Thursday, July 29, 2010

ASIG Tells the Rest of IFE Story

Welcome to Wired!

A recurring news story is the investment major airlines are making to upgrade the cabin amenities in their fleets. This CBS News report shows the benefits of power supplies for passenger electronic devices and seat-back in-flight entertainment screens. But like most such news stories, it ignores regional carriers and operators of smaller aircraft who are providing similar amenities to their  passengers with ASIG’s EmPower supplies and OnBoard IFE system.

The reporter notes that the seatback IFE system allows parents to control what their children see during the flight. With the OnBoard system, passengers need not invest the time to learn and input the parental settings in the seatback system because they  enjoy the IFE options on their personal electronic device, which is already configured to their particular needs.

For the rest of the story, see OnBoard Server is IFE Buffet, Major Amenities for Regional Cabins, and contact ASIG.

Until next time, stay 5x5, mission ready, and Wired!

Thursday, July 22, 2010

Log-In to VESSA™ for Cost-Efficient Engineering

Welcome to Wired!

Optimizing productivity and controlling cost is important in any economy. Machines—and the people who operate, maintain, and keep them current—must be engaged in  productive effort most of the time. Make work need not apply.

VESSA-FULLIn aviation, some efforts are periodic or unpredictable, and staffing for them is contrary to efficiency’s goals. To satisfy an operator’s needs when they arise,  enterprising companies have developed cost- efficient solutions that go by many names, power-by-the-hour,  NetJets—and VESSA™, aka ASIG’s Virtual Engineering Services Subscription Agreement.

With almost every aspect of certification and airworthiness hinging on approved data, engineers are essential members of the aviation team, says Luke Ribich, ASIG’s Managing Director. When an unexpected workload or large project stretches the limits of the subscriber’s staff, VESSA™ provides immediate relief by allowing the subscriber to tap into ASIG’s full service engineering and certification expertise for as long as is necessary to eliminate the engineering overload and return to business as normal.

Launched in 2007, VESSA™ has served nearly 30 subscribers to date, each with a dedicated portal available from any computer with Internet access. ASIG maintains the servers—and security—which meets the requirements of an especially picky subscriber, the Department of Defense.

RolloverMom A typical subscription runs three years, and companies can adjust their  engineering requirements up or down annually. ASIG also offers “an AT&T provision,” Ribich says, referring to the  TV commercial where the mother admonishes her son for discarding his rollover minutes. “In other words, the engineering effort unused in any given month carries forward…so if you have a month that runs over, you’re not losing anything.”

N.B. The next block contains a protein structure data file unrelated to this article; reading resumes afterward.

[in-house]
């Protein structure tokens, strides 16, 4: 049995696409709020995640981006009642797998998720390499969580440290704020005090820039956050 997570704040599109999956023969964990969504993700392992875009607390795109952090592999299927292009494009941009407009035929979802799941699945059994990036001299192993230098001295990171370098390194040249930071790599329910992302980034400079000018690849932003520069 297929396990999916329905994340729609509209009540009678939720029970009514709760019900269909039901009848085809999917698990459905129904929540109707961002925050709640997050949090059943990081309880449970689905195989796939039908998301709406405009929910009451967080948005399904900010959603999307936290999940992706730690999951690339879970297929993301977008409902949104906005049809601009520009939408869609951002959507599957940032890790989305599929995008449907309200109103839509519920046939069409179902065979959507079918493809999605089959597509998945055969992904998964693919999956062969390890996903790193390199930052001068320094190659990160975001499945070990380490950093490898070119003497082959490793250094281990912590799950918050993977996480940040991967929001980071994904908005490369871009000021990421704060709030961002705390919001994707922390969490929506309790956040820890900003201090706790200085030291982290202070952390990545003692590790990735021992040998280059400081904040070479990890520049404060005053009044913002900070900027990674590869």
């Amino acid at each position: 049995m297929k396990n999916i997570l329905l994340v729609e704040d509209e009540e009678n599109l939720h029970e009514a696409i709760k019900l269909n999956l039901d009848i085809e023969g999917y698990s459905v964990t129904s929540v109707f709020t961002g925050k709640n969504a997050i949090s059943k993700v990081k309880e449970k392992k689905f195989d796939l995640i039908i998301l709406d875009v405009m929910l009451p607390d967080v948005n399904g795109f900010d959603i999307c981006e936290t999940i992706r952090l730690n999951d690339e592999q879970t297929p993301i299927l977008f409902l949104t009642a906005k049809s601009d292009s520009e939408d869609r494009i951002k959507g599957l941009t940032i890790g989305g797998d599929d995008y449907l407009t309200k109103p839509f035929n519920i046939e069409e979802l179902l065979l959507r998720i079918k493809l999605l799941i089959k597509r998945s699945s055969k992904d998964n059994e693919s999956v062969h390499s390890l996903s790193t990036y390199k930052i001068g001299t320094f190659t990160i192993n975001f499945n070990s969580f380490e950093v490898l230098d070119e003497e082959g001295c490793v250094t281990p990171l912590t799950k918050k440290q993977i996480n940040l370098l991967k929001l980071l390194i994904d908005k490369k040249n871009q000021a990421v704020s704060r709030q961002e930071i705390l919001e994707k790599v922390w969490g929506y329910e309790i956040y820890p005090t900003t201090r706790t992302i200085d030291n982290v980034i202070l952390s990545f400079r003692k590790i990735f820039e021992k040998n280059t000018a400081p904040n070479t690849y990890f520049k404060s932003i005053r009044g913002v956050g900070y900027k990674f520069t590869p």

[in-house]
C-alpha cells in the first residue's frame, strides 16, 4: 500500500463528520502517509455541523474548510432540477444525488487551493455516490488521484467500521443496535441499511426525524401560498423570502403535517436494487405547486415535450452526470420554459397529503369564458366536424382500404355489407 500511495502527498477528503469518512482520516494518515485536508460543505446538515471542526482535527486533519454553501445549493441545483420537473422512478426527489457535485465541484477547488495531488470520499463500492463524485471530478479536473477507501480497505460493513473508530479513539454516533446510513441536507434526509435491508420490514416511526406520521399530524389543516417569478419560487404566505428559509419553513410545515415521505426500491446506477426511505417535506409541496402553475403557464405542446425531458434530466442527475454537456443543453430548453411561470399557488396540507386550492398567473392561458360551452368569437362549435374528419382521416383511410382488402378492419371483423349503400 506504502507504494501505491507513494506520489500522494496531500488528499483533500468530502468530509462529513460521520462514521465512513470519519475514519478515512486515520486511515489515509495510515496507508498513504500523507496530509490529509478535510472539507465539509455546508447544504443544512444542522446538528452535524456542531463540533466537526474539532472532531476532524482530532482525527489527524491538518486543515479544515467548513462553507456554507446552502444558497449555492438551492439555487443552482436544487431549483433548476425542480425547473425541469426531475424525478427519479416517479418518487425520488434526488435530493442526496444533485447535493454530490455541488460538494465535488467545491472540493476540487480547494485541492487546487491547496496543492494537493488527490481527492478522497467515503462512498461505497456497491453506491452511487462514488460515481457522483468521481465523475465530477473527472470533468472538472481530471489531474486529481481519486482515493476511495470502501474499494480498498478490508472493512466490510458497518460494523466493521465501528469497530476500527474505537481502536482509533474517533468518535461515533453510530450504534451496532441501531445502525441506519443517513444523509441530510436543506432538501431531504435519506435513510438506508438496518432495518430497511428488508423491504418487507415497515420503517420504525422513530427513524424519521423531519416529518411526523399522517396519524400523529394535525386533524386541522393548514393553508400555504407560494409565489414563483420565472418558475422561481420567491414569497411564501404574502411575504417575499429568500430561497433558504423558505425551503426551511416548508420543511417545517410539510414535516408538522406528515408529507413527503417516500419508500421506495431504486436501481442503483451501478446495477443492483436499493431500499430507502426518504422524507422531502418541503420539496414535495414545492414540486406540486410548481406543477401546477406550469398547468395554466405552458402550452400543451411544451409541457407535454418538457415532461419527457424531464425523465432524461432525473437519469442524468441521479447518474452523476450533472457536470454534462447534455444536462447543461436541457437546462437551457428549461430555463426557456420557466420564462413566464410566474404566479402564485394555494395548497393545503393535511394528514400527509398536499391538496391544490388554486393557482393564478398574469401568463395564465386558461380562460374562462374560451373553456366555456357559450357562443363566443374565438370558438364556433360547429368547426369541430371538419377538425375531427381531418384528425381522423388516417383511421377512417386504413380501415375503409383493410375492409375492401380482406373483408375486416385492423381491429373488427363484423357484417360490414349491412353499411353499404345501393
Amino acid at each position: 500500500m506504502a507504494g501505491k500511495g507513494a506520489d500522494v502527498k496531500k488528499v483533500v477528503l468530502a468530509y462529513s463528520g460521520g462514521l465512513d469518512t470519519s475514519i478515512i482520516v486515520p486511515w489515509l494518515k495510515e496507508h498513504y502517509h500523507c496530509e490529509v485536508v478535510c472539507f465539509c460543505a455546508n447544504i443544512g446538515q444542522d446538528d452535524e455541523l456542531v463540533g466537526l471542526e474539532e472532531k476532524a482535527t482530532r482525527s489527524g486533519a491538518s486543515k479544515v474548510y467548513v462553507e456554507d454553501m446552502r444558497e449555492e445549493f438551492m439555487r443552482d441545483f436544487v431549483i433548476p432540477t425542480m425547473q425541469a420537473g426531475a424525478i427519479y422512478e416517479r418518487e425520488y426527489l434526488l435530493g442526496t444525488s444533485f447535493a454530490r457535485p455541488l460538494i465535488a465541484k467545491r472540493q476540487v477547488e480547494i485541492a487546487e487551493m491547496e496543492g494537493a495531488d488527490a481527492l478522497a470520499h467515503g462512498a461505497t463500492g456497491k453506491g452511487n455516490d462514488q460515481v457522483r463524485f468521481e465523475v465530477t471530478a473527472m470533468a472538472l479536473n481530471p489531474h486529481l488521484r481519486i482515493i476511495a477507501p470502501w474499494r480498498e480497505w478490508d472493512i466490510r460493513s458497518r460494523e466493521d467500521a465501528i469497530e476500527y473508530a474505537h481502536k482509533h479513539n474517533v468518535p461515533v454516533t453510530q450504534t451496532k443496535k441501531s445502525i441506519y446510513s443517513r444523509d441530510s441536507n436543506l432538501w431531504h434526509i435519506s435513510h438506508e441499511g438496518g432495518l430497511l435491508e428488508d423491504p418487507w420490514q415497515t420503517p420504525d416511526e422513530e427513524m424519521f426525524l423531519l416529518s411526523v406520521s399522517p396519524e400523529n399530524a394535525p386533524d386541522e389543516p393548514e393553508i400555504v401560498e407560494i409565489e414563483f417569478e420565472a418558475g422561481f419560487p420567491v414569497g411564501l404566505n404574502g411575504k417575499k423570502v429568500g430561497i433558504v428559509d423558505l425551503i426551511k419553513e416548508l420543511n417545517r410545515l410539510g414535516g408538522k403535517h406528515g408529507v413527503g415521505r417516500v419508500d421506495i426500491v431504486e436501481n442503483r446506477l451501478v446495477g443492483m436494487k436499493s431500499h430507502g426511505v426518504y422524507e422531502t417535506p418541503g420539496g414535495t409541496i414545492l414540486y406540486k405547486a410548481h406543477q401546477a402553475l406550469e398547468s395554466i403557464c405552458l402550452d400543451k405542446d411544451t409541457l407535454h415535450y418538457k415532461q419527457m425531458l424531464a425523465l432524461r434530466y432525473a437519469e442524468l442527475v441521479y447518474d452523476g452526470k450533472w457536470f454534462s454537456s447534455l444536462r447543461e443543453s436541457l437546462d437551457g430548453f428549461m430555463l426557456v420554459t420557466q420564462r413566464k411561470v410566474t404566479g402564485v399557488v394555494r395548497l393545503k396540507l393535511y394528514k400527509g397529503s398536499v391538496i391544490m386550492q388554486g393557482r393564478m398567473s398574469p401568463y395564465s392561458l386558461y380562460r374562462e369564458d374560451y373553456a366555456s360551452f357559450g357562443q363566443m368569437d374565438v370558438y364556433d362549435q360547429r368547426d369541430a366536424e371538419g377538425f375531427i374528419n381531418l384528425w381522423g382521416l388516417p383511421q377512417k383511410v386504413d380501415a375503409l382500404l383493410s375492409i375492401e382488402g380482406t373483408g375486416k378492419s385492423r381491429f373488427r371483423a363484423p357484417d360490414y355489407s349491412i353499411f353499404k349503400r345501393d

Cash flow forecasting is another VESSA™ strong suit. If subscribers have an upcoming “program, like the CNS/ATM requirements coming down from NextGen, they can amortize the cost over the  year,” Ribich says. “Likewise, if their fleet changes or they need to reduce costs for some reason, they can make those adjustments at the end of each 12 months.”

Engineering is document intensive, so VESSA™ is an online library that enables subscribers to quickly find and use them, printing hardcopies as needed. Subscriber-provided  documents, from tech orders and diagrams to illustrated catalogs and ICA, are determined when setting up the subscription or project, and ASIG can digitize anything not already in electronic form.

VESSA PORTALSubscribers initiate projects by uploading the scope of work, and the system captures all online collaboration with ASIG’s engineers. Other pages present the project’s Gantt charts, milestones, any required photos and video, contact information for everyone on the project, links to viewers needed to examine data files and drawings, invoicing, a weekly status report, the engineering help desk, and many more features.

VESSA™ also works well with first-article and proof-of-concept manufacturing, Ribich says. And it’s all on-call, 24/7/365. Being online, its on-demand operation enhances efficiency. If a last-minute schedule change prevents a subscriber from reviewing a document for approval or changes, the task—not a roomful of people—waits for him without complaint—or loss of productivity.

Until next time, stay 5x5, mission ready, and Wired!

Tuesday, July 6, 2010

EWIS, EZAP & ICA: What’s It All Mean?

Welcome to Wired!

Two new acronyms have recently joined the aviation lexicon, EWIS (electrical wiring interconnection system) and EZAP (enhanced zonal analysis program). Both are intimately related to ICA (instructions for continued airworthiness).